The NBA Is Done Testing Players for Marijuana. At Least for Now.
Continuing a policy started in the 2020 playoff "bubble," the league confirmed it would not test for cannabis, focusing on "performance-enhancing products and drugs of abuse.
The National Basketball Association and the NBA Players Association have reached an agreement that will not test players for marijuana use for the entirety of the 2020 to 2021 season, which starts December 22. It's a continuation of a policy used during the unusual "bubble" arrangement for the 2020 NBA playoffs in Orlando.
In announcing the decision, NBA officials pointed to the coronavirus pandemic as a motivator. NBA spokesman Mike Bass said in a statement, "Due to the unusual circumstances in conjunction with the pandemic, we have agreed with the NBPA to suspend random testing for marijuana for the 2020 to 2021 season and focus our random testing program on performance-enhancing products and drugs of abuse."
In announcing the decision, NBA officials pointed to the coronavirus pandemic as a motivator. NBA spokesman Mike Bass said in a statement, “Due to the unusual circumstances in conjunction with the pandemic, we have agreed with the NBPA to suspend random testing for marijuana for the 2020 to 2021 season and focus our random testing program on performance-enhancing products and drugs of abuse.”
The announcement is another milestone in the ever-evolving relationship between professional sports and cannabis. Earlier this year, the NFL announced that players will face fines, not suspensions, when testing positive for marijuana use.
How long will the new policy last?
The NBA's decision is of interest to people in the cannabis business because sports often reflect broader cultural trends. It's also another case of businesses having to recalibrate drug testing policy in light of marijuana legalization taking place in states across the country.
That second issue has become even more of a debate in light of a recent study that found marijuana use on their own time does not impact employee performance.
For the current decision, NBA officials apparently wanted to reduce the number of unnecessary contacts with players to reduce the chances of spreading COVID-19. The league plans to return to play in the team's home cities this year, with varying rules in different places about fans' attendance.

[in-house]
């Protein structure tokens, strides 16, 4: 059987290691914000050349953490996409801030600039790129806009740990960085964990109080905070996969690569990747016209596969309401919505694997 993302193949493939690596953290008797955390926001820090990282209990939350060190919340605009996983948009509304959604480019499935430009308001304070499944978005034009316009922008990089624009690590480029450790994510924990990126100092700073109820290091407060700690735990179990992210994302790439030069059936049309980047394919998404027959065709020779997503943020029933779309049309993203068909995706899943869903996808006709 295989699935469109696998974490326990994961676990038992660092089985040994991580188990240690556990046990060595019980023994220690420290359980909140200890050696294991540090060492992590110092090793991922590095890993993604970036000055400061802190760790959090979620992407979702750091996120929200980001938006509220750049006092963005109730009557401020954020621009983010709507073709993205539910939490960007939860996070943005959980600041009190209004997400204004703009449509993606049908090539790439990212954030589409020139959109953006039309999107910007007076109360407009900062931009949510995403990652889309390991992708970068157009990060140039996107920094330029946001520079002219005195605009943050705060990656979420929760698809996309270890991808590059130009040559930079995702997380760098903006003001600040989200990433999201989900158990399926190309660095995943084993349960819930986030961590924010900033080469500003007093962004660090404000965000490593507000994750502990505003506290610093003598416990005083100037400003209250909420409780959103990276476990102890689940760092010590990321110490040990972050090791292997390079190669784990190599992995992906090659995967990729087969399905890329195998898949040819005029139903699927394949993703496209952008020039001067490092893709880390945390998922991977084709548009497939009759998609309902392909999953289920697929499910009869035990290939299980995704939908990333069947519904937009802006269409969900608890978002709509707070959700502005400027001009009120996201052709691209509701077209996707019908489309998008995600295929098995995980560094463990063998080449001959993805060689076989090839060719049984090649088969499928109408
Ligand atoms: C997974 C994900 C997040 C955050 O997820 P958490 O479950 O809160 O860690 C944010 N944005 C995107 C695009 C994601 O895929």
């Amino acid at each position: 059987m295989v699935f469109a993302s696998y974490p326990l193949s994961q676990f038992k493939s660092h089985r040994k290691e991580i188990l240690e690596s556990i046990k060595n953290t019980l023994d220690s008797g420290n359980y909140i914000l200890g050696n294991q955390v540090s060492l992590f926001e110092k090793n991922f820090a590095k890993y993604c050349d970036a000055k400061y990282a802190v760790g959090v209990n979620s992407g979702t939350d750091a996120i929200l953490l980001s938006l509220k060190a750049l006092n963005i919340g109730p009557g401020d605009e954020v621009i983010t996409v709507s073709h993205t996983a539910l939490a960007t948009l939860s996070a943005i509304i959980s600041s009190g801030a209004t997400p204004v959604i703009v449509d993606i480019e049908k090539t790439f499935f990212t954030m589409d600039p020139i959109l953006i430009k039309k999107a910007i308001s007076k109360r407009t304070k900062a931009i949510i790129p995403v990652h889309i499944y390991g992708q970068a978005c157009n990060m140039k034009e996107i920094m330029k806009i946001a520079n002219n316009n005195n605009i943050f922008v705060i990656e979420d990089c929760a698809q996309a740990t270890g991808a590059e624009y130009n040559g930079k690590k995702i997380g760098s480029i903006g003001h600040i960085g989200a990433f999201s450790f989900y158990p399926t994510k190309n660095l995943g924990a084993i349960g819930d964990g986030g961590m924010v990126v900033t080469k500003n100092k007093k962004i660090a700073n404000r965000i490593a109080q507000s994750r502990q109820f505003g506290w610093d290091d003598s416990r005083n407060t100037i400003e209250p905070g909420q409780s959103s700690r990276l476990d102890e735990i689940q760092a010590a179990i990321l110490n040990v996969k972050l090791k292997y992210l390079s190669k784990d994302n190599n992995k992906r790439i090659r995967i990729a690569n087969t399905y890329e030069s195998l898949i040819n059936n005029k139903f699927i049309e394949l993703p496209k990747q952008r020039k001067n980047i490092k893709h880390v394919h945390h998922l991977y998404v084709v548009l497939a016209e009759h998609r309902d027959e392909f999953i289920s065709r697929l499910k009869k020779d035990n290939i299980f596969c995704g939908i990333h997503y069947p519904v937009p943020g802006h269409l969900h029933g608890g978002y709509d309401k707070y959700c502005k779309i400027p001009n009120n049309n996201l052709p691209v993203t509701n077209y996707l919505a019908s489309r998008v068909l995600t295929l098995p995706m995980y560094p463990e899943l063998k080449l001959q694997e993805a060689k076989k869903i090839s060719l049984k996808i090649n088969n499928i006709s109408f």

As of early December, forty-eight players out of 546 had tested positive for COVID-19 as the NBA started what it calls its “initial return-to-market testing phase.” So, while the current situation is unusual, speculation continues about whether cannabis testing will return in future seasons or how, like the NFL, the association might alter how it tests.
Professional sports leaders have been slowly changing policies on weed.
Professional leagues have started to change policies that hurt players in the not-too-distant past. For example, NFL running back Ricky Williams lost two of the prime years of his career in the first decade of the century because of a positive weed test. His stance on marijuana use made him an outcast then. Now he looks like a man ahead of his time.
While no league has pushed too far forward, they have scrapped old policies. Major League Baseball took what is arguably the biggest step, removing cannabis from its “drugs of abuse” list. Up until then, major league players got tested for “reasonable cause,” but minor leaguers often faced random tests for weed use. A positive finding could seriously hurt a player’s career.
The NBA—often considered the most progressive of the major sports leagues—recently changed their policy to penalize players for their first positive marijuana test. The second positive test resulted in a $25,000 fine, and the third resulted in a five-game suspension. From there on, each positive resulted in a suspension five games longer than the previous one.
All that is out for the upcoming season, and what happens in-season might determine what the league decides to do going forward.